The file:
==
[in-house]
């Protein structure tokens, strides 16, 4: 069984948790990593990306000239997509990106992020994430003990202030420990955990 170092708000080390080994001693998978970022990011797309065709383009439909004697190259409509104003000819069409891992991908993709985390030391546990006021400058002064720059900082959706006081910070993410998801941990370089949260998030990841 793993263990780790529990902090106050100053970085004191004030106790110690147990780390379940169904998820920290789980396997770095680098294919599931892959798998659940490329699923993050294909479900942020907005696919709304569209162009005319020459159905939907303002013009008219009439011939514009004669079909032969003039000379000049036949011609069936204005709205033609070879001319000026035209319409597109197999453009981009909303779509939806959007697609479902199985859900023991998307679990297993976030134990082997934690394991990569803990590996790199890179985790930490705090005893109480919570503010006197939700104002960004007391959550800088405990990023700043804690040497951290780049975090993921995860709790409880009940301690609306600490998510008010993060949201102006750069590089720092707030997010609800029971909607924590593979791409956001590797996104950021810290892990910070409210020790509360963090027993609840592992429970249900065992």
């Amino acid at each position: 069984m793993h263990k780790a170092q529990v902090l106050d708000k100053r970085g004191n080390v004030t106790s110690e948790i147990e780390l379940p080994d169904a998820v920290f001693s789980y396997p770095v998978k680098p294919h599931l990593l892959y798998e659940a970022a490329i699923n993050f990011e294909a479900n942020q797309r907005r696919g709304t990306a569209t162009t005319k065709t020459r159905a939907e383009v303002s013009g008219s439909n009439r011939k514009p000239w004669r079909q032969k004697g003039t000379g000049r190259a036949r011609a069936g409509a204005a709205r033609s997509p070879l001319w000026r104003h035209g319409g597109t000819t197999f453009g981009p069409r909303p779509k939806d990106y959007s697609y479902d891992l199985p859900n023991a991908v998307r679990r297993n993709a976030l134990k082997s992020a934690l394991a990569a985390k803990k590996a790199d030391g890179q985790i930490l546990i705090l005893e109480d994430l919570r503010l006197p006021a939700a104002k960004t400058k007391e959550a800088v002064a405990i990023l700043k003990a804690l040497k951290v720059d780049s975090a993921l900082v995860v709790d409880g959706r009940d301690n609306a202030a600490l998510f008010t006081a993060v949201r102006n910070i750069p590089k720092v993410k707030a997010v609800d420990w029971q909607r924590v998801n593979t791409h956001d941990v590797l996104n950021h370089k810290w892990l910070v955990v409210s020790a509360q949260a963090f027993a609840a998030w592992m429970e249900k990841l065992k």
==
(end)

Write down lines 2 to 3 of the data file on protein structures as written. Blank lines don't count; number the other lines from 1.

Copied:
């Protein structure tokens, strides 16, 4: 069984948790990593990306000239997509990106992020994430003990202030420990955990 170092708000080390080994001693998978970022990011797309065709383009439909004697190259409509104003000819069409891992991908993709985390030391546990006021400058002064720059900082959706006081910070993410998801941990370089949260998030990841 793993263990780790529990902090106050100053970085004191004030106790110690147990780390379940169904998820920290789980396997770095680098294919599931892959798998659940490329699923993050294909479900942020907005696919709304569209162009005319020459159905939907303002013009008219009439011939514009004669079909032969003039000379000049036949011609069936204005709205033609070879001319000026035209319409597109197999453009981009909303779509939806959007697609479902199985859900023991998307679990297993976030134990082997934690394991990569803990590996790199890179985790930490705090005893109480919570503010006197939700104002960004007391959550800088405990990023700043804690040497951290780049975090993921995860709790409880009940301690609306600490998510008010993060949201102006750069590089720092707030997010609800029971909607924590593979791409956001590797996104950021810290892990910070409210020790509360963090027993609840592992429970249900065992």
């Amino acid at each position: 069984m793993h263990k780790a170092q529990v902090l106050d708000k100053r970085g004191n080390v004030t106790s110690e948790i147990e780390l379940p080994d169904a998820v920290f001693s789980y396997p770095v998978k680098p294919h599931l990593l892959y798998e659940a970022a490329i699923n993050f990011e294909a479900n942020q797309r907005r696919g709304t990306a569209t162009t005319k065709t020459r159905a939907e383009v303002s013009g008219s439909n009439r011939k514009p000239w004669r079909q032969k004697g003039t000379g000049r190259a036949r011609a069936g409509a204005a709205r033609s997509p070879l001319w000026r104003h035209g319409g597109t000819t197999f453009g981009p069409r909303p779509k939806d990106y959007s697609y479902d891992l199985p859900n023991a991908v998307r679990r297993n993709a976030l134990k082997s992020a934690l394991a990569a985390k803990k590996a790199d030391g890179q985790i930490l546990i705090l005893e109480d994430l919570r503010l006197p006021a939700a104002k960004t400058k007391e959550a800088v002064a405990i990023l700043k003990a804690l040497k951290v720059d780049s975090a993921l900082v995860v709790d409880g959706r009940d301690n609306a202030a600490l998510f008010t006081a993060v949201r102006n910070i750069p590089k720092v993410k707030a997010v609800d420990w029971q909607r924590v998801n593979t791409h956001d941990v590797l996104n950021h370089k810290w892990l910070v955990v409210s020790a509360q949260a963090f027993a609840a998030w592992m429970e249900k990841l065992k």